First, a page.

Recession index

The recession index (the R-word index) is an informal index created by The Economist which counts how many stories in The Washington Post and The New York Times use the word “recession” in a quarter.

This simple formula pinpointed the start of recessions in 1981, 1990, and 2001, but was misleading in the early 1990s, when the index indicated a recession for a year after it had officially ended in March 1991.

The index has inspired serious research into testing whether the tone and volume of economic reporting over time has affected people’s perceptions. Mark Doms (Federal Reserve Bank of San Francisco) and Norman Morin (Board of Governors of the Federal Reserve System) (2004[1]) created indexes based on the number of articles that contain certain keywords and phrases in the title or first paragraph in the thirty largest newspapers across the US. For instance, the “recession index” is based on the number of articles that mention “recession” or “economic slowdown.”.[2]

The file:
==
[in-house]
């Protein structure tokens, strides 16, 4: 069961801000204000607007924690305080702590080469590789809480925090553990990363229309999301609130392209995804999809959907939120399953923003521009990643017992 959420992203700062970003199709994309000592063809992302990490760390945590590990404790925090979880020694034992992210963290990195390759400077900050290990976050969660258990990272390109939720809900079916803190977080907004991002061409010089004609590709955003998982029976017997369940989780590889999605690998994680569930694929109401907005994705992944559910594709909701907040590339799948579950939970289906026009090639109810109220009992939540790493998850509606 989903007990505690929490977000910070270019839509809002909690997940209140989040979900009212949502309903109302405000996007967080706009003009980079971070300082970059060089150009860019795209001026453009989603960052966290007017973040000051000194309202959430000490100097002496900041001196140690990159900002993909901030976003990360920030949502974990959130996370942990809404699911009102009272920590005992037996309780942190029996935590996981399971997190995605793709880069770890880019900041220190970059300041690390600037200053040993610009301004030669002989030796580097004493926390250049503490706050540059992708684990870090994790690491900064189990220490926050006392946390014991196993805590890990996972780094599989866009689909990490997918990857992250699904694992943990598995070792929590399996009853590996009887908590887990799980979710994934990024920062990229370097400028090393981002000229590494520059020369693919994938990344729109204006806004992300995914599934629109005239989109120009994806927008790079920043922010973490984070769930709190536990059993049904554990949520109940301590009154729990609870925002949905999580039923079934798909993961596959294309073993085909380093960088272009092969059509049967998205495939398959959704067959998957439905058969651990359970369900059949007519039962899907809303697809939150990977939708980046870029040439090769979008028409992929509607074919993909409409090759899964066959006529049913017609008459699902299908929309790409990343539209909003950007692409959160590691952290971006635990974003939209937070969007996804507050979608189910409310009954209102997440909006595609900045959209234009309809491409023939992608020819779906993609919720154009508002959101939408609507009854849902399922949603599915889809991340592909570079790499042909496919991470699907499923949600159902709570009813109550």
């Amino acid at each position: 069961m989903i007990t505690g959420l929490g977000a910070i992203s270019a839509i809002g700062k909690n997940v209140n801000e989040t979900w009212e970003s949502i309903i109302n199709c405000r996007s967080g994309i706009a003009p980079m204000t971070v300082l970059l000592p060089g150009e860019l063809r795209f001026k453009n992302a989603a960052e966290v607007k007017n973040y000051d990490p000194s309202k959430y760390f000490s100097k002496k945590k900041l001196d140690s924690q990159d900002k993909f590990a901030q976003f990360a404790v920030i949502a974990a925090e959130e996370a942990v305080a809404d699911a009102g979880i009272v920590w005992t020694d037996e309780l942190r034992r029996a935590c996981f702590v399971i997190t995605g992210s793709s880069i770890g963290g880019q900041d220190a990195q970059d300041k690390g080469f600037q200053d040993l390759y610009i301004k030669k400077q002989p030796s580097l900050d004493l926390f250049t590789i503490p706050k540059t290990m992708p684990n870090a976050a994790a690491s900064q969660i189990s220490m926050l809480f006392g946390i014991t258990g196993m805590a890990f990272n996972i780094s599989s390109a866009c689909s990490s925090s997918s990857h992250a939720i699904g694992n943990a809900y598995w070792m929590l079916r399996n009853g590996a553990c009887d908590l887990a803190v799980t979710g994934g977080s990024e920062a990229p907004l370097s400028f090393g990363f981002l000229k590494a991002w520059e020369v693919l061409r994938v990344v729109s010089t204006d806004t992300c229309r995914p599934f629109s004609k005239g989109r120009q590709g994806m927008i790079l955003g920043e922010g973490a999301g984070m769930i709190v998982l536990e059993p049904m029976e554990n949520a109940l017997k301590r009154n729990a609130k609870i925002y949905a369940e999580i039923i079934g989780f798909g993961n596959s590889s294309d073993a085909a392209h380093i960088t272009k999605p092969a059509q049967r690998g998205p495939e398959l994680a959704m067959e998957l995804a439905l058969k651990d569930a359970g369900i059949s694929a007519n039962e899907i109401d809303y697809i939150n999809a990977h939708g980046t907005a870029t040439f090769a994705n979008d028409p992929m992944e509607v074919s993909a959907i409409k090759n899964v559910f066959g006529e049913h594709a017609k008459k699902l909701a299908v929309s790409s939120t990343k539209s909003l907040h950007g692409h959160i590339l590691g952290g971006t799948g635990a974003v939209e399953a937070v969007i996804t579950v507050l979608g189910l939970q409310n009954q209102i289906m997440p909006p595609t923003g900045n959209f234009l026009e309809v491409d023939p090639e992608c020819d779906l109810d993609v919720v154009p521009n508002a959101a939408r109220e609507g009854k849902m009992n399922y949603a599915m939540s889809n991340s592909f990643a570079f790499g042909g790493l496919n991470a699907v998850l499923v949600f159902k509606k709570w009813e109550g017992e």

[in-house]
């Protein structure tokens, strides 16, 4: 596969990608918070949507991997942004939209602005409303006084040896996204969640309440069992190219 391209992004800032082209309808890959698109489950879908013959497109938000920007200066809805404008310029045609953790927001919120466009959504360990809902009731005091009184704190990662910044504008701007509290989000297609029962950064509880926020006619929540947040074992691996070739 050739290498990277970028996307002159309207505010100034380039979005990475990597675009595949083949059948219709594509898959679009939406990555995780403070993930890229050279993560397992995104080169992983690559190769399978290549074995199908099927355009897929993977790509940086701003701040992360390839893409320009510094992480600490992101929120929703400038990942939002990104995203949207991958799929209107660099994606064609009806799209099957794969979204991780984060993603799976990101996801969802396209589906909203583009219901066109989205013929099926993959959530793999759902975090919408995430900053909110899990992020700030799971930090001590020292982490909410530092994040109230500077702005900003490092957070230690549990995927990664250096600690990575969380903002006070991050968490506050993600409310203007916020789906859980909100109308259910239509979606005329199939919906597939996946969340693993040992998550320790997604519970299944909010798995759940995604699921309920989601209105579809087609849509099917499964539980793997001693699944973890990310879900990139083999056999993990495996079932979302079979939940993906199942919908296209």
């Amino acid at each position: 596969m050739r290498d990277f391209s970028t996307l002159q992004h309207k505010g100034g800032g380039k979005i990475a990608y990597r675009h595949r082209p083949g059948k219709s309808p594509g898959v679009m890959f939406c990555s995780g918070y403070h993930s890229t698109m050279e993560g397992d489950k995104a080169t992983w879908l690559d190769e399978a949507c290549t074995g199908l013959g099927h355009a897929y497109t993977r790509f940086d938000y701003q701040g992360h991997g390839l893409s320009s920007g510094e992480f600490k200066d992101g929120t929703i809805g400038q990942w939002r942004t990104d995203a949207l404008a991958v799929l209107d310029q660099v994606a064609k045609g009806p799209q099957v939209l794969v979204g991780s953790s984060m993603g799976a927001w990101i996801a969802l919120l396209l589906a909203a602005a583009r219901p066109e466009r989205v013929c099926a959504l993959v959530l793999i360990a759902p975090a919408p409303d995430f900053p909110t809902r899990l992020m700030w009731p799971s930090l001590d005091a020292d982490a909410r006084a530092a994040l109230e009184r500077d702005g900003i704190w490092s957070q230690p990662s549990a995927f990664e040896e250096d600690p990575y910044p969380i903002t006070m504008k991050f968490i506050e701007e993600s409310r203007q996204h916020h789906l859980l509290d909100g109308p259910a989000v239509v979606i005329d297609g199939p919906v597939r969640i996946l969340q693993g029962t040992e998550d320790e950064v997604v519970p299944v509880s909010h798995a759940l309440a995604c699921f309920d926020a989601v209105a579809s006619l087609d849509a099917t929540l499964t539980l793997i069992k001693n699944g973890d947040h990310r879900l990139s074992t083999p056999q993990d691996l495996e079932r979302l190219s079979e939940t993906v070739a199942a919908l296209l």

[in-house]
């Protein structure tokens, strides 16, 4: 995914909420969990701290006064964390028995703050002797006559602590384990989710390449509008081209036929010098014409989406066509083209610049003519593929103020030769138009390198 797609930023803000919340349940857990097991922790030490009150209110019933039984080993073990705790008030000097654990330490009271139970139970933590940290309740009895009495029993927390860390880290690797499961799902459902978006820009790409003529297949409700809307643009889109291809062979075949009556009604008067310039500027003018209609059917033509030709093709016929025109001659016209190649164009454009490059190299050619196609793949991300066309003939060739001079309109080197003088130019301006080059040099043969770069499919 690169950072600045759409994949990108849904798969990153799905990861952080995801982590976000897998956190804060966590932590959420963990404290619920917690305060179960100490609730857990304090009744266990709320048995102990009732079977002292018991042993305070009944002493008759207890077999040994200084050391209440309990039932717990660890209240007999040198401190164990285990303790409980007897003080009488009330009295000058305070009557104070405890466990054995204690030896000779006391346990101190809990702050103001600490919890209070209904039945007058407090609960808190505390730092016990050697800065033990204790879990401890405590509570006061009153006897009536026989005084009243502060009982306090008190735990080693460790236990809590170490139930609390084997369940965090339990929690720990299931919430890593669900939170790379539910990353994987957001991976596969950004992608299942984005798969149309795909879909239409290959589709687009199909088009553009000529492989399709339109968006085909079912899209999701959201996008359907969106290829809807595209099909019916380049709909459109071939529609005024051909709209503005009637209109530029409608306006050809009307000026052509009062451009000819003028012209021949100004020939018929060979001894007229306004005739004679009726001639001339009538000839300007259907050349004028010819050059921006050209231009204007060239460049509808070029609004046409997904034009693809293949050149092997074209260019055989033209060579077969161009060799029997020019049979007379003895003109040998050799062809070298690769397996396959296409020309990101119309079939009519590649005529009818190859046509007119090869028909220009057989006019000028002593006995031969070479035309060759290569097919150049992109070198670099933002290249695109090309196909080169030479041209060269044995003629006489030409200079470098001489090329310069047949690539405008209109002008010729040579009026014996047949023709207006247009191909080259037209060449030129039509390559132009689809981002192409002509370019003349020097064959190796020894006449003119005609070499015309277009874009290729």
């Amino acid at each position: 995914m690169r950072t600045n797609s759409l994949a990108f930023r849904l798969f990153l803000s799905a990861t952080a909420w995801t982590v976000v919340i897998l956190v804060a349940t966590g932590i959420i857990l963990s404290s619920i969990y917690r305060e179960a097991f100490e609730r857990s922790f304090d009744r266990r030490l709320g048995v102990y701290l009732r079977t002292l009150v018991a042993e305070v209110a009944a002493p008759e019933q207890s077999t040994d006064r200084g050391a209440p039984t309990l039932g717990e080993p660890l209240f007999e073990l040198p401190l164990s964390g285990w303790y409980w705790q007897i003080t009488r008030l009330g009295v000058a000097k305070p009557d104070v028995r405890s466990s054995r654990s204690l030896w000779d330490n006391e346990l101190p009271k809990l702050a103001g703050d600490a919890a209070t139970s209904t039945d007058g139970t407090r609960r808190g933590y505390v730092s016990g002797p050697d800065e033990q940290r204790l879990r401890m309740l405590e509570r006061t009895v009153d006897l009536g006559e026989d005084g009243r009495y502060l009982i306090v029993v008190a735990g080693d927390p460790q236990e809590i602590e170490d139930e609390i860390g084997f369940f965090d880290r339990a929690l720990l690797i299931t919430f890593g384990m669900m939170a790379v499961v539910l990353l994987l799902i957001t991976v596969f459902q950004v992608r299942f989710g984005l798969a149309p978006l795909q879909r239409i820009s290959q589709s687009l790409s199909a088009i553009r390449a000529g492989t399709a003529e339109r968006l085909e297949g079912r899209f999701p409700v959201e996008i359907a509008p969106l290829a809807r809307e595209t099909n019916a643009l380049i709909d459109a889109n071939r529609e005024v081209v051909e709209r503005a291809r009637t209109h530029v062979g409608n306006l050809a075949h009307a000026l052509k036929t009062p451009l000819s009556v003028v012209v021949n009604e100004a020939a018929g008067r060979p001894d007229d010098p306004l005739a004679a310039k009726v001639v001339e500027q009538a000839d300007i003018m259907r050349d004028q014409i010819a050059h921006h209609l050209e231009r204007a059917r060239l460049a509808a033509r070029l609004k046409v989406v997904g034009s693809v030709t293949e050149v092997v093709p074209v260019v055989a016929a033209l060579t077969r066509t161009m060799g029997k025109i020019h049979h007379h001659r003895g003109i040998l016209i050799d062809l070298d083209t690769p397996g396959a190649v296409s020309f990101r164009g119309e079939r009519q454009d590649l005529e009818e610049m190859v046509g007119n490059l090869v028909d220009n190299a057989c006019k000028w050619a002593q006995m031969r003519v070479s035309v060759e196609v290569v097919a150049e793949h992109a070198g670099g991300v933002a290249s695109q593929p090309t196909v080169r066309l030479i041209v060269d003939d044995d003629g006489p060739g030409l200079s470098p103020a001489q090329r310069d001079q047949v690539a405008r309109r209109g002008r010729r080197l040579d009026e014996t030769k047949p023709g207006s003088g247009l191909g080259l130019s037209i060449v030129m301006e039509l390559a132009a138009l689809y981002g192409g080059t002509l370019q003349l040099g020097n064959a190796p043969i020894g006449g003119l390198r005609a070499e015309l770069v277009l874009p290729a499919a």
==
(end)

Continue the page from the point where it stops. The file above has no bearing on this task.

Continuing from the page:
Sources

  • “The recession index — Words that can harm you — Nov 21st 2002”. The Economist. 2002-11-21. Archived from the original on 2008-09-21. Retrieved 2008-02-27.
  • “R-word index — Warning lights”. The Economist, WASHINGTON, DC. 2008-01-10. Archived from the original on 2008-09-21. Retrieved 2008-02-27.

References

  1. ^Doms, Mark; Morin, Norman (July 2004). “Consumer Sentiment, the Economy, and the News Media — FRBSF Working Paper 2004-09” (PDF). Federal Reserve Bank of San Francisco. Archived from the original (pdf) on 2008-09-21. Retrieved 2008-02-28.
  2. ^Doms, Mark (2004-10-22). “FRBSF Economic Letter — 2004-29; October 22, 2004 — Consumer Sentiment and the Media”. Federal Reserve Bank of San Francisco. Archived from the original on 2008-09-21. Retrieved 2008-02-28.

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Ofer Abarbanel online library

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